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Rowan Borchers has published 38 articles

JCRs criticise University's new strategic plan

Common room presidents question the University's emphasis on 'Global Policy' and 'interdisciplinarity'
Rowan Borchers on Saturday 16th February 2013
Photograph: Graham Turner

Common room presidents have discussed Oxford University’s strategic plan for 2013-18, questioning the university’s two new priorities of “global reach” and “interdisciplinarity.”

At a meeting of JCR and MCR Presidents on Tuesday, students debated whether the 2012 Draft Strategic Plan represented students’ interests.
OUSU President David J Townsend chaired the meeting, which presented the university’s goals for the next five years to common rooms.

Dr Sally Mapstone, Pro-Vice-Chancellor for Education, claimed, “Academic freedom, independent research and the tutorial system still form the absolute bedrock of the university. The five year plan aims to deal with some of the particular problems facing this university.”

The Draft Strategic Plan was released in November 2012, and announced the university’s two focuses. The new first priority is “global reach,” aiming “to develop the university’s position as a global forum for intellectual engagement through the proactive communication of ideas generated at Oxford and through openness to new ideas generated elsewhere.”

The second is “networking, communication and interdisciplinarity,” The university hopes “To build on Oxford’s multiple disciplinary strengths and enable collaborations in new and developing areas. Many of today’s research questions cut across traditional departmental and divisional boundaries.”
The document is the result of a year’s collaboration between colleges, OUSU and the university.

The plan states, “The University of Oxford aims to lead the world in research and education, and to share its work on a national and global scale. We shall realise this vision by taking forward new and transformative approaches to research, teaching and engagement with society.”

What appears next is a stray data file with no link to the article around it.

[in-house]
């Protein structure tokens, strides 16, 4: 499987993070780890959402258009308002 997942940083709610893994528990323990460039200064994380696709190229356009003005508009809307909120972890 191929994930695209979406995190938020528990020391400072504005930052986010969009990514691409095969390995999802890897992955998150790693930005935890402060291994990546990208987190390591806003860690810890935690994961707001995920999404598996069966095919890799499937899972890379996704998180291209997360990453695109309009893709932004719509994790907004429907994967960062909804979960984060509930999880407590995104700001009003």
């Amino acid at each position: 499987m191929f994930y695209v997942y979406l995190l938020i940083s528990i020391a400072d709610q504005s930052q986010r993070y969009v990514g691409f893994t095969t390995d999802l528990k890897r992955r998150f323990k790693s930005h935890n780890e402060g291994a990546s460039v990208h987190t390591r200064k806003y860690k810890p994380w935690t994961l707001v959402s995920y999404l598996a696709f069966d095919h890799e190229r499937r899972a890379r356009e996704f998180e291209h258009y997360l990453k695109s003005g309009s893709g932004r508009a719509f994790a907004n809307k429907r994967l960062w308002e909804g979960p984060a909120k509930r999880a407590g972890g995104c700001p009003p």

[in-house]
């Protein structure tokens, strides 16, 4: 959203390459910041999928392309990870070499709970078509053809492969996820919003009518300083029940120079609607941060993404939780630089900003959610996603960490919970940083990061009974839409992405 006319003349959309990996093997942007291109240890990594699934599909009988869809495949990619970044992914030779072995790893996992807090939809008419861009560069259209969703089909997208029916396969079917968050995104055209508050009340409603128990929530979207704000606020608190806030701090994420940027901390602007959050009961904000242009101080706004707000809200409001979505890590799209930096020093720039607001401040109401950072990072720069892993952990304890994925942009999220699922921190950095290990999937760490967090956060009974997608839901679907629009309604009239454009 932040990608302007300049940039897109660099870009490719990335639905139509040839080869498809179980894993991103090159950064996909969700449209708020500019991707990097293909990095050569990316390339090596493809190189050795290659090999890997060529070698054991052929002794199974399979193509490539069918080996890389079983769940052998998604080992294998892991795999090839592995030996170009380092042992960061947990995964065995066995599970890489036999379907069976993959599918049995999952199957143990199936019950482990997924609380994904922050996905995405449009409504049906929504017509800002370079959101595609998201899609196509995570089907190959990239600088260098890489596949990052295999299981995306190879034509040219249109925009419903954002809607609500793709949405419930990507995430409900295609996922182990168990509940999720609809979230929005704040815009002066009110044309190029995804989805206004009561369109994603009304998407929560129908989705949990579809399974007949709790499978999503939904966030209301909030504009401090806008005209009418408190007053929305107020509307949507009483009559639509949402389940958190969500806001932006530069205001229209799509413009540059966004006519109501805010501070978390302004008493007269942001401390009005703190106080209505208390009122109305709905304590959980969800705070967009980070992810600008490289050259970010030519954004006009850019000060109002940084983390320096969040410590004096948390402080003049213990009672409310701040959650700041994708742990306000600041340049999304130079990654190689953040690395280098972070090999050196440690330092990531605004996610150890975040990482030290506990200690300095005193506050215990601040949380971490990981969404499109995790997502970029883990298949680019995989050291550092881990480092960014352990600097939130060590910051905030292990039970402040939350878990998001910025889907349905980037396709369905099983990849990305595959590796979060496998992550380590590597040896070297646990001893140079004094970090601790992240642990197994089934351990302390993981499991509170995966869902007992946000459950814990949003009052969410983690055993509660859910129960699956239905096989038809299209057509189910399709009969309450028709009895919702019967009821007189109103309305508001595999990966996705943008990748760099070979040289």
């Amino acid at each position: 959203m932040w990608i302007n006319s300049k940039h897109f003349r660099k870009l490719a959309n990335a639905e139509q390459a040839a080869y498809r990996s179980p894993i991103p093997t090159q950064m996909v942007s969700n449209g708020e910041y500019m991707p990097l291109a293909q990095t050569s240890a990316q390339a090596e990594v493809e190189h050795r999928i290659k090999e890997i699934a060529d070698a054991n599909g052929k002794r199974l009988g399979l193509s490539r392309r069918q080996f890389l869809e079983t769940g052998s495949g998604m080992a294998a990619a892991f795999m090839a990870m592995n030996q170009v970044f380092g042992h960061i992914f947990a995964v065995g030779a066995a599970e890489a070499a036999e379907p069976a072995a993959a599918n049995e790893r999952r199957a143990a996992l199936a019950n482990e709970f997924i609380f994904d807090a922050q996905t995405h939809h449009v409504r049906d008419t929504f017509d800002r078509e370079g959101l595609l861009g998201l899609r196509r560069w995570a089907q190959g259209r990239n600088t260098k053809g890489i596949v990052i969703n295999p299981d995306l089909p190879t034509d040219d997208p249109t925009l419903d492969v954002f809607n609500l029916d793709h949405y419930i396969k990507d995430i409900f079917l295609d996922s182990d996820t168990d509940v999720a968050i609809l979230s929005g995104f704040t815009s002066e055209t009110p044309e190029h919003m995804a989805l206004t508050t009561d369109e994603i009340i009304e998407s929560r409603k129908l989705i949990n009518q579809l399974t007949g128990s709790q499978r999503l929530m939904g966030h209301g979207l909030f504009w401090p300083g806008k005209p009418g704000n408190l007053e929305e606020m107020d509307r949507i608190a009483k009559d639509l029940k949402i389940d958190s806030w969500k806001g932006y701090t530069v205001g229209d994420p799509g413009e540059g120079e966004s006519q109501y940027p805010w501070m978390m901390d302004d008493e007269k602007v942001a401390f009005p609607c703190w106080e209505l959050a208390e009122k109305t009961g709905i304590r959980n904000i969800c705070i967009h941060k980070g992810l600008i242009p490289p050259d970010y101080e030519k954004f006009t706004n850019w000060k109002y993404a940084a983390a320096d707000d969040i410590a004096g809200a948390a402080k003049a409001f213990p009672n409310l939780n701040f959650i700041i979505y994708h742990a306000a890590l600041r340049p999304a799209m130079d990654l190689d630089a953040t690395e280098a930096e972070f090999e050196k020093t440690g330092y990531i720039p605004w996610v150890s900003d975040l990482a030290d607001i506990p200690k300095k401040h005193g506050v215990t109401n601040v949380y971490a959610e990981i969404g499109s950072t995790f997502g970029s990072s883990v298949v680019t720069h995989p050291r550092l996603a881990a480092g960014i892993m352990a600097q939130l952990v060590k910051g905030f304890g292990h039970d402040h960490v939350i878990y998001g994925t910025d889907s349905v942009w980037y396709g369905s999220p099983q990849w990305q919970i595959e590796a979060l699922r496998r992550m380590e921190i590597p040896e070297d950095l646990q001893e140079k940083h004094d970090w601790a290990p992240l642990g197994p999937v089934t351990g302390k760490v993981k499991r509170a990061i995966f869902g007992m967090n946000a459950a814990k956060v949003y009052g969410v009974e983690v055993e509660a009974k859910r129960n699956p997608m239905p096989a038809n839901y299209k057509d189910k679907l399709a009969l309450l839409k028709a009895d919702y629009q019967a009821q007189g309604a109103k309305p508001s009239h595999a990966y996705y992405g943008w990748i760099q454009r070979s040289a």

But some common room presidents expressed scepticism over the plan’s priorities. Abdossalam Madkhali, Linacre College MCR President, argued, “Oxford needs to put more emphasis on retaining its academic excellence. Global reach is a top priority, but I’m not sure it should be number one. If we don’t have enough funding for students, the crème de la crème will go to other universities, and we will not be able to attain the global reach we aspire to.”

Christian Beck, MCR President at St Edmund Hall, stated, “Global reach comes as a natural repercussion of maintaining adequate funding and academic excellence: they are the less abstract components that can be affected to produce global reach.”

Mapstone defended the emphasis on global reach, saying, “We can’t get complacent. We’re not going to stay number one by focusing on internal affairs. Global reach is something we have to pay attention to.”
Most presidents supported the global focus, requesting more international exchange opportunities for students.

Nicole Sparkes, Merton JCR President, said, “If the university did something so that students didn’t have to organise it themselves, that would be very positive.”

The importance of ‘interdisciplinarity’ was also discussed. One JCR President studying PPE argued, “My course is already very broad. I’m worried I could leave with broad but very shallow knowledge.”

However, presidents agreed that faculties need to collaborate more. Margery Infield, JCR President at St Edmund Hall, stated, “In some cases when you’re doing joint schools, it can feel like no one tutor is taking care of you. It’s easy to feel like you’re falling through the gaps.”

Undergraduates’ responses to the university’s plans have been mixed. Caroline Rogers, an English student at St Hilda’s, commented, “I’m not sure I like the university’s new proposals. Draft Strategic Plan? More like Daft Strategic Plan!”

A spokesperson for the University commented, “The University’s draft plan has been put out for consultation among the Oxford community precisely to give University members the opportunity to feed in their views, and the new Strategic Plan will aim to reflect the priorities and goals of the collegiate University as a whole.”

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